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Fast Arctic Thaw Portends Global Warming
Published on Monday, May 24, 2004 by Reuters
Fast Arctic Thaw Portends Global Warming
by Alister Doyle

OSLO - Global warming is hitting the Arctic more than twice as fast as the rest of the planet in what may be a portent of wider, catastrophic changes, the chairman of an eight-nation study has said.

Inuit hunters are falling more frequently through the thinning ice with habitats for plants and animals also disrupted. The icy Hudson Bay in Canada could be uninhabitable for polar bears within just 20 years.

It is just another digitally enhanced disaster movie, but campaigners hope 'The Day After Tomorrow,' a climate change Armageddon blockbuster, will have a lasting special effect on respect for the planet. 20th Century Fox's $125 million film opens in cinemas worldwide on May 28. Photo by 20th Century Fox/Reuters
The melting is also destabilising buildings on permafrost and threatening an oil pipeline laid across Alaska.

Benefits, for human commerce, might accrue from the opening up of a now largely icebound short-cut sea route from the Pacific to the Atlantic. Russia might also win easier access to oil and gas as the icecap shrinks and permafrost retreats.

The broader consequences are however disturbing.

"There is dramatic climate change happening in the Arctic right now...about 2-3 times the pace of the whole globe," said Robert Corell, chairman of the Arctic Climate Impact Assessment (ACIA), in an 1,800 page report to be handed to ministers in Iceland in November.

"If you want to know what the rest of the planet is going to see in next generation, watch out for the Arctic in the next 5-10 years," he told Reuters on Monday. The report combines input from scientists, indigenous peoples and eight Arctic rim nations.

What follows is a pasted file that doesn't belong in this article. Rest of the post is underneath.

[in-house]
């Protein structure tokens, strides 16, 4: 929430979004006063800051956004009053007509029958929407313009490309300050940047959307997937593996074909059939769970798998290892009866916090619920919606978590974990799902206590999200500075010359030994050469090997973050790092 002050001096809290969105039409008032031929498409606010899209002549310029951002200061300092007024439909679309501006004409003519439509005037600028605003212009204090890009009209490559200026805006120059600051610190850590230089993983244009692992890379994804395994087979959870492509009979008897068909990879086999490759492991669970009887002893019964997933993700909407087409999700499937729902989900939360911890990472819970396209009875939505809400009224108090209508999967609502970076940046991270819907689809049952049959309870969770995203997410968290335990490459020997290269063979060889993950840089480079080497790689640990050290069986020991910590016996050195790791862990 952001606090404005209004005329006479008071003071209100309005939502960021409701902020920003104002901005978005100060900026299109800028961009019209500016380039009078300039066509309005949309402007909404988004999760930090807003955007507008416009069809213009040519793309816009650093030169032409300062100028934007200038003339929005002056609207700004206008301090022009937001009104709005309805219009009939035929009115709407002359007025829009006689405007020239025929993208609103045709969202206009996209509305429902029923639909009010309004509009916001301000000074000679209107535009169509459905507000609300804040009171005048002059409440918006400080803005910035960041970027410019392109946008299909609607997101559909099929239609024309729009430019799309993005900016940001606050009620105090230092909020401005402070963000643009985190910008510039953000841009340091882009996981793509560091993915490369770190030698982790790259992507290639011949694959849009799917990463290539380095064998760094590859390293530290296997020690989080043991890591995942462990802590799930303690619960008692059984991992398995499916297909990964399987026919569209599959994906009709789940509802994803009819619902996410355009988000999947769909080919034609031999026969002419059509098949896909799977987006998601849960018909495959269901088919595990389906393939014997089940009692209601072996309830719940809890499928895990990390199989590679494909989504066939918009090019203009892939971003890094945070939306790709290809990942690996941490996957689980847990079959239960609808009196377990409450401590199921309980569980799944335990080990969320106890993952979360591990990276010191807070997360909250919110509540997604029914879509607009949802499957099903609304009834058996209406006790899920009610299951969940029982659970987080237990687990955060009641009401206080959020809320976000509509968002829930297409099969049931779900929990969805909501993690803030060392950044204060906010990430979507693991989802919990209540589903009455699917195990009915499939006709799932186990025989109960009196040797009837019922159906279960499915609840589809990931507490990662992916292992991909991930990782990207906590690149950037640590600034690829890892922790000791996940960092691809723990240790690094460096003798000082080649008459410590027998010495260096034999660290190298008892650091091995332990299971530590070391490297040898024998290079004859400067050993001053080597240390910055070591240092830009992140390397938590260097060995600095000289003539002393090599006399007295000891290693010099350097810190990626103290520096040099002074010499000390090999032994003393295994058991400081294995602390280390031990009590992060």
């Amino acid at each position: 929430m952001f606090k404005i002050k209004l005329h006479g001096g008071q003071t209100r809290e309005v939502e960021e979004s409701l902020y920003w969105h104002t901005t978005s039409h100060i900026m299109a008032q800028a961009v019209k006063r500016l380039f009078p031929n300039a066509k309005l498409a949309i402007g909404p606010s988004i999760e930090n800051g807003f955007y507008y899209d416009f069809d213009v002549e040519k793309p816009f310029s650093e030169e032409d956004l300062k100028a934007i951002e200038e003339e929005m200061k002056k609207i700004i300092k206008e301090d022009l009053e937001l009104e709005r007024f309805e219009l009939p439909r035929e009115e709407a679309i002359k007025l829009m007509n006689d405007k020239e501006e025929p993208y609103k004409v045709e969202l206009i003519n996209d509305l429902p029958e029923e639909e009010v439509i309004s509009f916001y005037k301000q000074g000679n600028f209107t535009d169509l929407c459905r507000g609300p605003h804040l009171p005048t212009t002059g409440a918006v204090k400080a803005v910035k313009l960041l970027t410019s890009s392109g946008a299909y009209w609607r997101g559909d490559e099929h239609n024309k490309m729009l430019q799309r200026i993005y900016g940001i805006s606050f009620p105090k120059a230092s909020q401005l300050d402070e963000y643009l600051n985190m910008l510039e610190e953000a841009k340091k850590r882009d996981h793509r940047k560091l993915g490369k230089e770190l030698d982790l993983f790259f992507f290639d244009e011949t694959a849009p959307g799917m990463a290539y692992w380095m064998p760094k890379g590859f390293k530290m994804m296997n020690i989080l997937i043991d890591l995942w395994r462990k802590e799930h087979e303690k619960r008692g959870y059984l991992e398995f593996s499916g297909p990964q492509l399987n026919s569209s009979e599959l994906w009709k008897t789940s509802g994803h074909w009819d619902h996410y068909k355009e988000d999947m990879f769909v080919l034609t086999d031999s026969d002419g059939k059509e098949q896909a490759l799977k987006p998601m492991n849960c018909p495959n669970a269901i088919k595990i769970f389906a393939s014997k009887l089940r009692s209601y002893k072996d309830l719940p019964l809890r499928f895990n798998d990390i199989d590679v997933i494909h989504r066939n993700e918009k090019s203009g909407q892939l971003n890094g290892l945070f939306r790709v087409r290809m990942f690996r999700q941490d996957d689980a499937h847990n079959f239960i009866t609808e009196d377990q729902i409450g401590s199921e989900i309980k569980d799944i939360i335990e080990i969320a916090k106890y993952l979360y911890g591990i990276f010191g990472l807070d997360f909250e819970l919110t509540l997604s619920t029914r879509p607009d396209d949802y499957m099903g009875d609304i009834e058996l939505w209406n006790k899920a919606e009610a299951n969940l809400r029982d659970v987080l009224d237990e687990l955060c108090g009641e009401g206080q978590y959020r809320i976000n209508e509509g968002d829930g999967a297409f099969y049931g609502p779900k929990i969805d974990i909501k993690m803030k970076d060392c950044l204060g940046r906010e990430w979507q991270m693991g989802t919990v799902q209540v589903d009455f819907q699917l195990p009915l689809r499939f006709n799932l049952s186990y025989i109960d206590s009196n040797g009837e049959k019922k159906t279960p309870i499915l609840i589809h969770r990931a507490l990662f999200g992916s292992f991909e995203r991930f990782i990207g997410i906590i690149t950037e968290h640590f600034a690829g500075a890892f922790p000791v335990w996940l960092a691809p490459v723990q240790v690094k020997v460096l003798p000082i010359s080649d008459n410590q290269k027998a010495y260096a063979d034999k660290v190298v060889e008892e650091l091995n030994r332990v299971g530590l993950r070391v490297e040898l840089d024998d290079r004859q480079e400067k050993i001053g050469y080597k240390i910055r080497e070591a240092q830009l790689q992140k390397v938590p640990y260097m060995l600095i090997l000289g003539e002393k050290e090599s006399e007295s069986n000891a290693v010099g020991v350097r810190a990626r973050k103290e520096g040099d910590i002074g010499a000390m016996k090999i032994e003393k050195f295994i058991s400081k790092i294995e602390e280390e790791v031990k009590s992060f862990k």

The Arctic reacts most to global warming, blamed largely on emissions of gases like carbon dioxide from fossil fuels in cars and factories, partly because dark-coloured water or earth, once exposed, soaks up heat far faster than white ice or snow.

Some parts of Alaska have heated up 10 times more than the global average, said Corell, a senior fellow at the American Meteorological Society. Future temperature rises in the Arctic were likely to be twice the 1.4-5.8 Celsius (3-11 F) gain by 2100 forecast by a U.N.-led panel of scientists, he said.


"I think it (climate change) can be stopped but we will need an aggressive response," Corell said. Global climate change may bring everything from disastrous floods or droughts to a rise in global sea levels that could swamp low-lying Pacific islands.

But environmentalists doubt that governments will decide strong action based on the ACIA report because the United States has pulled out of the U.N.'s Kyoto protocol, the main international scheme to tackle climate change.

Russian President Vladimir Putin said on Friday that he favoured ratifying Kyoto, which has already been backed by the other six Arctic rim nations -- Canada, Sweden, Finland, Norway, Iceland and Denmark.

"The (ACIA) report underlines how critical it is that we take action as soon as possible, first under Kyoto, to reduce emissions and invest in renewable energy," said Samantha Smith, director of the Arctic Programme at the WWF environmental group.

Among signs of change in the Nordic region, birch trees were taking over traditional reindeer lichen pastures, Corell said. The reindeer had to compete with elk and red deer moving north.

Corell said that the sea route between the Pacific and the Atlantic via the Arctic could open far earlier than expected by most previous studies, cutting shipping times compared to routes via the Suez or Panama canals.

"On average our models show that by 2050 the Northern Sea Route will be open about 100 days a year. Now it's open about 20 days," he said.

© Reuters 2004.


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